top of page

On Sunday When I Wake Up a Solitary Creature

How much hatred can you tuck into your own body? I have found it sings loudest in the morning; hums against my hip bones as I wake to laments against my window: birds singing a hushed lullaby for solitary beds. I search underneath the crevices of a forgotten cornerstone; place a finger on the wishbone saved for that day I will need the 50/50 luck it brings. At night, I make tea to perfection, the cup a steeped loneliness, my hands a hollow sun that never rose.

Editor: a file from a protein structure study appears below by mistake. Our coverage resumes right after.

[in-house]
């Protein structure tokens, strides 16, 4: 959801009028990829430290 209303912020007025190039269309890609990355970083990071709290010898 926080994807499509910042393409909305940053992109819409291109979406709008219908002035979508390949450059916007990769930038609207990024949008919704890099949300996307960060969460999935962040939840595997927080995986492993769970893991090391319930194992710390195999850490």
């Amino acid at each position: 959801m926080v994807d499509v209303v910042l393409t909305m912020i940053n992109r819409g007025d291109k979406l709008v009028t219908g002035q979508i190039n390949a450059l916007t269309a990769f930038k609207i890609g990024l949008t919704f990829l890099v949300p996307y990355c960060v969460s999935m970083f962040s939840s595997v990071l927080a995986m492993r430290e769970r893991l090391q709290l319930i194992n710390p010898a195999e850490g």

When the ceramic burns my palm I take it as a prayer: a reminder that each blood beat is akin to miracle. Each moment lonely is still in breath. A warbled tune is still a note heard. When I feel as though I am fading I trace my fingers along the hard surface around me; mumble I am here over and over, until it’s just gibberish and a finger pressed against stone or glass: a knowing that you don’t need to leave a mark to have existed at all.

Arwyn Sherman lives in Maine with two cats and a toad. Their work has appeared in Anti-Heroin Chic.

bottom of page